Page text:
Wednesday, January 25, 2012

Hudnut and Laffer

Last week I went to two separate events where economist Arthur Laffer and former mayor Bill Hudnut were the speakers – two great and divergent stars of 1970s and ‘80s Republicanism. The contrast could not have been greater.

I had never heard Laffer speak, and I wasn’t prepared for him to be so entertaining. Or to be so youthful-looking. With his exuberant personality and head full of dark hair, he appeared to be younger than me. How old was he in 1979 when he was giving Ronald Reagan the ideological underpinnings of his fiscal policy (aka voodoo economics, according to George HW Bush) – 19? (Possibly … when I was that age I was really good at telling professors and bosses exactly what they wanted to hear, whether I could support it or not.)

Actually, Laffer is 71! And he’s completely unrepentant. He doesn’t QUITE say that “the lower the tax rate, the greater the revenue” is an absolute. If that was the case, cutting the tax rate to 1% would generate so much economic activity that overall tax receipts would actually increase … and so cutting tax rates by another point to ZERO would produce even MORE revenue! No, he’s not that silly … but he seems happy to provide the rhetorical ammunition for tax-cutting warriors who would fail to grasp the absurdity of my hyperbolic example.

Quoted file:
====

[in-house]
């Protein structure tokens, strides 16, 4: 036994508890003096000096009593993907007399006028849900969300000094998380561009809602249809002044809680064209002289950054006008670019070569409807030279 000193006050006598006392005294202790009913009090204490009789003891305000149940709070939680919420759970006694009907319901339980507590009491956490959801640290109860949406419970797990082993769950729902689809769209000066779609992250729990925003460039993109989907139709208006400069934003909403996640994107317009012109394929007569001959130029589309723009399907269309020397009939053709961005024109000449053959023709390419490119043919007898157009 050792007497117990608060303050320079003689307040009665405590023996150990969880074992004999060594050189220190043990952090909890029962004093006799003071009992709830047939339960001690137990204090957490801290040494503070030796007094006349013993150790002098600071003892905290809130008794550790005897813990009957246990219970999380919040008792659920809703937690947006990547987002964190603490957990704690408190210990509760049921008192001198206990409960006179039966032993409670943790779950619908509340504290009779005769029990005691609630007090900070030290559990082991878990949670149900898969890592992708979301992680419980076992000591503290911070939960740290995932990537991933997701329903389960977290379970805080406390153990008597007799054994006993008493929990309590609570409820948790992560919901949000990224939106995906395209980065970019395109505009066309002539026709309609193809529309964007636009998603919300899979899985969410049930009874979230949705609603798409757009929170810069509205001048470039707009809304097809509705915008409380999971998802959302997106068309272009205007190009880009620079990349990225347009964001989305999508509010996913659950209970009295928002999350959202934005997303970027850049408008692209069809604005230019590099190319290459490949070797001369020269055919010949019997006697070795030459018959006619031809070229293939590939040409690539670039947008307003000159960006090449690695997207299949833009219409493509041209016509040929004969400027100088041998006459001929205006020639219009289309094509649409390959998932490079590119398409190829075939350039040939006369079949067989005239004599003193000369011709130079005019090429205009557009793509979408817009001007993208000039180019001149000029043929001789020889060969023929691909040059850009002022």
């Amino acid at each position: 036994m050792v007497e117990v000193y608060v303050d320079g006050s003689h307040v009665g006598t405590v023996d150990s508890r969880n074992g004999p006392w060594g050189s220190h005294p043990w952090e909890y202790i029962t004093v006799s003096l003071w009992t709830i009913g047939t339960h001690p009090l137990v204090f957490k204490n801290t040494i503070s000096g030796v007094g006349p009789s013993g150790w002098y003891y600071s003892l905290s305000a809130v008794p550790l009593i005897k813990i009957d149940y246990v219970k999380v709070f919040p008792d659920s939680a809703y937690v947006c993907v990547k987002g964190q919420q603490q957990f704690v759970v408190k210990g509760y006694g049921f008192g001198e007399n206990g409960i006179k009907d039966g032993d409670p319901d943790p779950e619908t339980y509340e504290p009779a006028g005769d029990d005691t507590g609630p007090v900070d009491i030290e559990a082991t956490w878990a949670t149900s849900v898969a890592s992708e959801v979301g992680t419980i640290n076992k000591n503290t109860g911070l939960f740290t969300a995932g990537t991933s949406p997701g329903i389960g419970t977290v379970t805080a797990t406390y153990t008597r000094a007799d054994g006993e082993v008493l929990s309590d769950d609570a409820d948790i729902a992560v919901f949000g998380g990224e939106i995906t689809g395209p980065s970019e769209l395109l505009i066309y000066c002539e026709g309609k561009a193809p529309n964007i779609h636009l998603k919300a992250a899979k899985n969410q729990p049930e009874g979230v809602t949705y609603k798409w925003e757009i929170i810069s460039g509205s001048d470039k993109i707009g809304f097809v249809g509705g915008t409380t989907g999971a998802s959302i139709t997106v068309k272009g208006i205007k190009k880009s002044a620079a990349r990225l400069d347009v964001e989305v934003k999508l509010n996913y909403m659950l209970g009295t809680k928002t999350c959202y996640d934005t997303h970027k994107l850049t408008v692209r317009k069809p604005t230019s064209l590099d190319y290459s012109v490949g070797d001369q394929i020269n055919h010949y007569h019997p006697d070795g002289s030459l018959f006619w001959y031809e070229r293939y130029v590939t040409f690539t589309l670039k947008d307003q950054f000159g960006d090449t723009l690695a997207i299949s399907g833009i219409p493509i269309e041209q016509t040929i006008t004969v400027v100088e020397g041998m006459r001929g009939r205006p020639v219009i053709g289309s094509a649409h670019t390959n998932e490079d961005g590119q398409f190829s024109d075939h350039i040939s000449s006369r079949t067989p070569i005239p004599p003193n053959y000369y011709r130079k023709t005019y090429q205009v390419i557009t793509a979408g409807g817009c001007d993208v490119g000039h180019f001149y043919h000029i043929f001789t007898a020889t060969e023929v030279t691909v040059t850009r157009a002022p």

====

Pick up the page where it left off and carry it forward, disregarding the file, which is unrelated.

And he cloaks his dogma with non-partisanship, from his opening lines about how Barack Obama is a great and wonderful American success story (“he’s just wrong”), to his claim that Bill Clinton was a great President (“a despicable human being, but a great President”) to listing Nixon and Ford as two of the four worst Presidents ever.